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I'm trying to show that a simple group $G$ is isomorphic to $A_5$.

now I proved that if $G$ has an index 5 subgroup $H$ that is, $|H|=12$, then $G\cong A_5$ using the group action. so I need to know that if $G$ actually has an index 5 group or not.

to show that, I'm actually following this article and it says that if $Q$ is a Sylow 3-subgroup of $G$, then $|N_G(Q)|=15$ for $n_3=4$, the number of Sylow 3-subgroup. and I don't understand why.

since $N_G(Q)$ is a subgroup of $G$, its order should divide $60$ and since any subgroup of $G$ can't have index less than $5$, it means any subgroup of $G$ should have order less than or equal to $12$. and since $|Q|=3$, $3$ divides $|N_G(Q)|$. so we have $|N_G(Q)|=3, 6,12$. I don't know where the number $15$ came out, and why all these $3,6,12$ are removed.

and my second question is that if $A,B$ are two different Sylow $p$-subgroup of any group $D$, then is it true that their normalizer $N_D(A), N_D(B)$ doesn't intersect nontrivially? I felt the author of the article is assuming this.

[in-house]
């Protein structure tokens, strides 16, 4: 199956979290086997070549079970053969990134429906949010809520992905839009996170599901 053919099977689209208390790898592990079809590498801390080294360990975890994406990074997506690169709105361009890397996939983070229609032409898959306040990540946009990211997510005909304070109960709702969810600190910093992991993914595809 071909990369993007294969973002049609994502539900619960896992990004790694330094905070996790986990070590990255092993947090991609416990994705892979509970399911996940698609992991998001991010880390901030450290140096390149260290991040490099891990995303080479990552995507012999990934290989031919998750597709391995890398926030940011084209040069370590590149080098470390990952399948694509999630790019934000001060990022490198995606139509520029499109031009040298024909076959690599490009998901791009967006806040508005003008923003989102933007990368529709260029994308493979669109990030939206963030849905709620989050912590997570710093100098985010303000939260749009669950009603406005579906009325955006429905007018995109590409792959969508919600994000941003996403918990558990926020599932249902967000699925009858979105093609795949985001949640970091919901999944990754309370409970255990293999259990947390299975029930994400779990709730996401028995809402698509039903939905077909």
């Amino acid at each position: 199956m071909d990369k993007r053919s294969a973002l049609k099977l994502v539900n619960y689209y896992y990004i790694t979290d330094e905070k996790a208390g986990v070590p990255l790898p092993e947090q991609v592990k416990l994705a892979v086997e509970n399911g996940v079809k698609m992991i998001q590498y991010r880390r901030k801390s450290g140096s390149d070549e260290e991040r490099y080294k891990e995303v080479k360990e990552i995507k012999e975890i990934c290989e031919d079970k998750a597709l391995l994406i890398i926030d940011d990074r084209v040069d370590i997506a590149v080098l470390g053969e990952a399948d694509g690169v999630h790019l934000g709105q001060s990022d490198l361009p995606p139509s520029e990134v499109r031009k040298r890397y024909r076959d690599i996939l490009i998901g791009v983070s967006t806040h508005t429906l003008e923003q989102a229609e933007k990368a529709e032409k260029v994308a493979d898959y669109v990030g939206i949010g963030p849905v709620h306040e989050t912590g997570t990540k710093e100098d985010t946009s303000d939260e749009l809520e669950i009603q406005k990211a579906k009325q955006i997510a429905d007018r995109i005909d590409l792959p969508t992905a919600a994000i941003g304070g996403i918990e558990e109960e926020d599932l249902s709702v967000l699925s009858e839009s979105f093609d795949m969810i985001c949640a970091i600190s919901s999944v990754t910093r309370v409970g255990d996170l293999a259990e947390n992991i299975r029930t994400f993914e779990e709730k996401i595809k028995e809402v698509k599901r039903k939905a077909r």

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  • $\begingroup$ For the second question, if by 'doesn't intersect nontrivially' you mean 'intersect trivially', this is certainly false in general. Indeed, $N_D(A)$ contains $A$ and $N_D(B)$ contains $B$ and two sylow-p-subgroups need not to be disjoint (so their intersection would contain $A\cap B$) $\endgroup$ – Jef L Jun 3 '17 at 7:59
  • $\begingroup$ @JefLaga what if $A$ and $B$ are of prime order, so they just intersect trivially? can the normalizers of them still intersect nontrivially? $\endgroup$ – user159234 Jun 3 '17 at 8:02
  • $\begingroup$ That might be more subtle, I have to think about that $\endgroup$ – Jef L Jun 3 '17 at 8:28
  • $\begingroup$ Note that in $A_5$ $(1,2)(3,4)$ normalizes both of the Sylow $3$-subgroups $\langle (1,2,5) \rangle$ and $\langle (3,4,5)\rangle$, so normalizers can intersect nontrivially. $\endgroup$ – Derek Holt Jun 3 '17 at 9:32
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All Sylow $3$-subgroups are conjugate. Their number is $n_3$ where $n_3=|G:N_G(Q)|$ where $Q$ is a Sylow $3$-subgroup. So if $n_3=4$ then $|N_G(Q)|=|G|/n_3=4$.

In any case $G$ acts transitively by conjugation on the set of Sylow $3$-subgroups. If $n_3=4$ then $G$ acts on a set of four objects transitively, and so there is a homomorphism $G\to S_4$ whose image is nontrivial. Its kernel is a nontrivial subgroup of $G$, contradiction.

By Sylow's third theorem, $n_3\equiv1\pmod 3$. As $n_3\mid 20$ and $n_3\ge5$ then $n_3=10$. This means that $G$ has $20$ elements of order $3$.

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  • $\begingroup$ could you explain more about $n_3=|G:N_G(Q)|$? $\endgroup$ – user159234 Jun 3 '17 at 8:08
  • $\begingroup$ $N_G(Q)$ is the stabiliser of $G$ in the conjugation action of $N$ on its Sylow $3$-subgroups. So, it's the orbit-stabiliser theorem. $\endgroup$ – Lord Shark the Unknown Jun 3 '17 at 8:10

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